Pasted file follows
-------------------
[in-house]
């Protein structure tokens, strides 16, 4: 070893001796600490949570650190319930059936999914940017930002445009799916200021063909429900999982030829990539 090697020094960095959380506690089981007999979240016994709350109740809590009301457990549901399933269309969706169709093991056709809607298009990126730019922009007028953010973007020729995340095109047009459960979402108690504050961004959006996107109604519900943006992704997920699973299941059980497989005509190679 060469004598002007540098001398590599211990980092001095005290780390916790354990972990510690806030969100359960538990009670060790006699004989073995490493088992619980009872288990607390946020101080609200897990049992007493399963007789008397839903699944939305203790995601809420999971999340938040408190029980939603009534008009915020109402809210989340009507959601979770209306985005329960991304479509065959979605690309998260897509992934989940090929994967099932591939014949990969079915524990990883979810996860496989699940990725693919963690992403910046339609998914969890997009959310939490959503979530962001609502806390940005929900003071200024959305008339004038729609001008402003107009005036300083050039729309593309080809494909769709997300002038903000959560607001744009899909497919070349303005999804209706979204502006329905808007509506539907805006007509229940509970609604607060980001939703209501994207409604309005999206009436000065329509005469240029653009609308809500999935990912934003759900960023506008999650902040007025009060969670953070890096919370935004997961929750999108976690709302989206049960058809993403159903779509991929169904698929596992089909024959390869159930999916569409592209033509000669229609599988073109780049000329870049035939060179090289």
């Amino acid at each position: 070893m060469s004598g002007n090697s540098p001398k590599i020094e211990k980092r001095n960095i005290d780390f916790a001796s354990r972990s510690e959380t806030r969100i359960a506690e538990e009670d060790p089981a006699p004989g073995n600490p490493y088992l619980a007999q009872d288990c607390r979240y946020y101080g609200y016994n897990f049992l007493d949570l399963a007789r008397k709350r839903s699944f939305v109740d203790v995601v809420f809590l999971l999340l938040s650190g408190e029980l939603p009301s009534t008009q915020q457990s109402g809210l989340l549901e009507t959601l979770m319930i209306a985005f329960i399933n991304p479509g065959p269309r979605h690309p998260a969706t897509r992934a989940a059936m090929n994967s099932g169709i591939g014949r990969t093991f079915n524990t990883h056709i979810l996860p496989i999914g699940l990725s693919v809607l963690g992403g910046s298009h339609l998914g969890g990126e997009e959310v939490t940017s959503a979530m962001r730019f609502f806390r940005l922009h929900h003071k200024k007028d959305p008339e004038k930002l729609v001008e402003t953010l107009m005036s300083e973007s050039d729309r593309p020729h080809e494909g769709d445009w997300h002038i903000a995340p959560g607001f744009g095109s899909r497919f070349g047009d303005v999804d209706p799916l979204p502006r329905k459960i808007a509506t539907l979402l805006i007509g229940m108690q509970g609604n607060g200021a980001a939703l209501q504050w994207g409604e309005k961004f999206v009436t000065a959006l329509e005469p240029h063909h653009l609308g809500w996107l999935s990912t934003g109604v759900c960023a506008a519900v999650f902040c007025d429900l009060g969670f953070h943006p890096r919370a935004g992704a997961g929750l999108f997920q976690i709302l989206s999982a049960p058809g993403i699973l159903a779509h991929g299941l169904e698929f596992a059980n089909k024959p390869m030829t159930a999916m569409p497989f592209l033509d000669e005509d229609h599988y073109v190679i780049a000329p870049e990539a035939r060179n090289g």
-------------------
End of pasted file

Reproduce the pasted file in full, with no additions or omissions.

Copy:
[in-house]
């Protein structure tokens, strides 16, 4: 070893001796600490949570650190319930059936999914940017930002445009799916200021063909429900999982030829990539 090697020094960095959380506690089981007999979240016994709350109740809590009301457990549901399933269309969706169709093991056709809607298009990126730019922009007028953010973007020729995340095109047009459960979402108690504050961004959006996107109604519900943006992704997920699973299941059980497989005509190679 060469004598002007540098001398590599211990980092001095005290780390916790354990972990510690806030969100359960538990009670060790006699004989073995490493088992619980009872288990607390946020101080609200897990049992007493399963007789008397839903699944939305203790995601809420999971999340938040408190029980939603009534008009915020109402809210989340009507959601979770209306985005329960991304479509065959979605690309998260897509992934989940090929994967099932591939014949990969079915524990990883979810996860496989699940990725693919963690992403910046339609998914969890997009959310939490959503979530962001609502806390940005929900003071200024959305008339004038729609001008402003107009005036300083050039729309593309080809494909769709997300002038903000959560607001744009899909497919070349303005999804209706979204502006329905808007509506539907805006007509229940509970609604607060980001939703209501994207409604309005999206009436000065329509005469240029653009609308809500999935990912934003759900960023506008999650902040007025009060969670953070890096919370935004997961929750999108976690709302989206049960058809993403159903779509991929169904698929596992089909024959390869159930999916569409592209033509000669229609599988073109780049000329870049035939060179090289």
């Amino acid at each position: 070893m060469s004598g002007n090697s540098p001398k590599i020094e211990k980092r001095n960095i005290d780390f916790a001796s354990r972990s510690e959380t806030r969100i359960a506690e538990e009670d060790p089981a006699p004989g073995n600490p490493y088992l619980a007999q009872d288990c607390r979240y946020y101080g609200y016994n897990f049992l007493d949570l399963a007789r008397k709350r839903s699944f939305v109740d203790v995601v809420f809590l999971l999340l938040s650190g408190e029980l939603p009301s009534t008009q915020q457990s109402g809210l989340l549901e009507t959601l979770m319930i209306a985005f329960i399933n991304p479509g065959p269309r979605h690309p998260a969706t897509r992934a989940a059936m090929n994967s099932g169709i591939g014949r990969t093991f079915n524990t990883h056709i979810l996860p496989i999914g699940l990725s693919v809607l963690g992403g910046s298009h339609l998914g969890g990126e997009e959310v939490t940017s959503a979530m962001r730019f609502f806390r940005l922009h929900h003071k200024k007028d959305p008339e004038k930002l729609v001008e402003t953010l107009m005036s300083e973007s050039d729309r593309p020729h080809e494909g769709d445009w997300h002038i903000a995340p959560g607001f744009g095109s899909r497919f070349g047009d303005v999804d209706p799916l979204p502006r329905k459960i808007a509506t539907l979402l805006i007509g229940m108690q509970g609604n607060g200021a980001a939703l209501q504050w994207g409604e309005k961004f999206v009436t000065a959006l329509e005469p240029h063909h653009l609308g809500w996107l999935s990912t934003g109604v759900c960023a506008a519900v999650f902040c007025d429900l009060g969670f953070h943006p890096r919370a935004g992704a997961g929750l999108f997920q976690i709302l989206s999982a049960p058809g993403i699973l159903a779509h991929g299941l169904e698929f596992a059980n089909k024959p390869m030829t159930a999916m569409p497989f592209l033509d000669e005509d229609h599988y073109v190679i780049a000329p870049e990539a035939r060179n090289g």